Sept. 22, 2016 –
A massive new immigration study from the National Academies of Sciences, Engineering, and Medicine and a must read piece from Bloomberg’seditorial board offer fresh reminders that Donald Trump and his nativist allies are flat wrong on the core question of whether immigration and immigrants are good for America.
In a New York Times piece titled, “Immigrants Aren’t Taking Americans’ Jobs, New Study Finds,” Julia Preston writes up the new National Academies study. We excerpt the piece below:
“Do immigrants take jobs from Americans and lower their wages by working for less?
The answer, according to a report published on Wednesday by the National Academies of Sciences, Engineering and Medicine, is no, immigrants do not take American jobs — but with some caveats.
“We found little to no negative effects on overall wages and employment of native-born workers in the longer term,” said Francine D. Blau, an economics professor at Cornell University who led the group that produced the 550-page report.
- Some immigrants who arrived in earlier generations, but were still in the same low-wage labor markets as foreigners just coming to the country, earned less and had more trouble finding jobs because of the competition with newer arrivals.
- Teenagers who did not finish high school also saw their hours of work reduced by immigrants, although not their ability to find jobs. Professor Blau said economists had found many reasons that young people who drop out of high school struggle to find work. “There is no indication immigration is the major factor,” she said.
- High-skilled immigrants, especially in technology and science, who have come in larger numbers in recent years, had a significant “positive impact” on Americans with skills, and also on working-class Americans. They spurred innovation, helping to create jobs.
“The prospects for long-run economic growth in the United States would be considerably dimmed without the contributions of high-skilled immigrants,” the report said. It did not focus on American technology workers, many of whom have been displaced from their jobs in recent years by immigrants on temporary visas.
The report asked another question Americans are debating: Do immigrants burden government budgets?
That answer is “more mixed,” Professor Blau said.
- The first generation of newcomers generally cost governments more than they contribute in taxes, with most of the costs falling on state and local governments, mainly because of the expense of educating the children of immigrant families.
For those governments, total annual costs for first-generation immigrants are about $57 billion. But by the second generation in those families, immigrants, with improved education and taxpaying ability, become a benefit to government coffers, adding about $30 billion a year. By the third generation, immigrant families contribute about $223 billion a year to government finances.
The report called immigration “integral to the nation’s economic growth” because immigrants bring new ideas and add to an American labor force that would be shrinking without them, helping ensure continued growth into the future.”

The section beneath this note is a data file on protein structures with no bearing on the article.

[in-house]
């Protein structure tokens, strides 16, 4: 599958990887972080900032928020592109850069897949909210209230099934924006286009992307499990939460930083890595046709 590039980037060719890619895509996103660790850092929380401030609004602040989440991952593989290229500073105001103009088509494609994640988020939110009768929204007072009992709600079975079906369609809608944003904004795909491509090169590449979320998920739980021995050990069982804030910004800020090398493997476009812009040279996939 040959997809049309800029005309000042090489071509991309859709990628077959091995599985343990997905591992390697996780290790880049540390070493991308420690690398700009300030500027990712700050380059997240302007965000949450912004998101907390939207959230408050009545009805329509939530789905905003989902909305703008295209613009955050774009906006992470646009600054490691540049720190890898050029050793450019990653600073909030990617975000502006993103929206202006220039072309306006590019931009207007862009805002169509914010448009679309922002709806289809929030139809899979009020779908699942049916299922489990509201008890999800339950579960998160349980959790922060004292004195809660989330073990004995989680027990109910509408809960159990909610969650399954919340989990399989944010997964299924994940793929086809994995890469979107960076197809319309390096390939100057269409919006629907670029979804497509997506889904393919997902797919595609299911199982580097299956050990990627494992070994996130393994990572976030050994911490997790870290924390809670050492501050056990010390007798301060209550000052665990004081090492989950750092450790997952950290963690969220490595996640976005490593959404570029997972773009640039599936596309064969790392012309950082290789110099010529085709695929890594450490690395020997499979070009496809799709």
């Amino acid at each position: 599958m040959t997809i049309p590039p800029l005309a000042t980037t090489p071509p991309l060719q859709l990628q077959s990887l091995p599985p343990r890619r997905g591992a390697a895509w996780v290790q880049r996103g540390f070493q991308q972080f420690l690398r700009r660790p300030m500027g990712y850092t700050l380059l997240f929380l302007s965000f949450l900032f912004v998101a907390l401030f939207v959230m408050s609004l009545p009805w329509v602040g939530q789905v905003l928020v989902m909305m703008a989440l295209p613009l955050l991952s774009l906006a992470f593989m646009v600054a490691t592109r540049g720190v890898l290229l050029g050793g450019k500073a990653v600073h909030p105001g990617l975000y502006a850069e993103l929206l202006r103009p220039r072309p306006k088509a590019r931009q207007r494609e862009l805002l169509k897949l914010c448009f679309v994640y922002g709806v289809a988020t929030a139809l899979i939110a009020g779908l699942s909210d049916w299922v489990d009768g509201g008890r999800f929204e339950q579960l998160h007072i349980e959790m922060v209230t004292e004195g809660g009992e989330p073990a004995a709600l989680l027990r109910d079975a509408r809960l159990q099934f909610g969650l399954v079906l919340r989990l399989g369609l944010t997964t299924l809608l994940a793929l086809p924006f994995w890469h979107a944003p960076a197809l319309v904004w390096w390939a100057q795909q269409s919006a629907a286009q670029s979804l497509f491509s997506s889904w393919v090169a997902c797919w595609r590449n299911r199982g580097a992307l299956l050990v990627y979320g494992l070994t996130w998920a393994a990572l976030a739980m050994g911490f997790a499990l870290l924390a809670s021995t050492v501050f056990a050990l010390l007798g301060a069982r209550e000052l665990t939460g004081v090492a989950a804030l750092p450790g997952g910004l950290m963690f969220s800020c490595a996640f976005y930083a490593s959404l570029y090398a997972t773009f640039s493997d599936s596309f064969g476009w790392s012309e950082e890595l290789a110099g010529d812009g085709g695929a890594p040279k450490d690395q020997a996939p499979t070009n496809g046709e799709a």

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Meanwhile, a new Bloomberg editorial piece, “Immigration Reality Looks Nothing Like Trump Rhetoric,” highlights the findings and implications of new immigration studies from the Center for American Progress and Pew Research (both of which demonstrate the incredible costs that America would incur by following Trump’s mass deportation vision). The Bloomberg editorial states in part:
“Sometimes the best response to overheated political rhetoric is one of those dull if worthy white papers issued with alarming regularity by Washington think tanks and research organizations. So it is with a report on immigration, which is a useful corrective to Donald Trump’s statements on the subject.
…That Donald Trump lacks credibility no longer qualifies as news. More interesting are the implications of this report for his immigration policy.
First, the U.S. border with Mexico is not being overrun. So an elaborate, expensive wall is entirely unnecessary. Second, most undocumented immigrants in the U.S. – about two-thirds – have been in the country for more than a decade. Pew estimates that, as of 2012, 4 million of them lived with their U.S.-citizen children.
Another study released this week — this one by the Center for American Progress, a think tank allied with Hillary Clinton’s campaign – found that expelling the estimated 11 million undocumented immigrants would cost the federal government almost $900 billion in lost revenue over a decade while reducing the nation’s gross domestic product by $4.7 trillion. Those losses would be in addition to the costs of deportation.
The Pew data lead to the same conclusion that a bipartisan supermajority of U.S. senators reached in 2013: The settled, stable undocumented immigrants in the U.S. need a path to legalization and, eventually, citizenship.”
According to Frank Sharry, Executive Director of America’s Voice, “On the fringes of the immigration debate, you have Donald Trump and his small band of nativists peddling fears and falsehoods. For those of us who inhabit a fact-driven reality, you have a growing body of credible research demonstrating the benefits of immigrants and the burdens of following Trump’s radical proposals. Fortunately, poll after poll shows that the American people favor facts over lies as well as humane and pragmatic immigration policies.”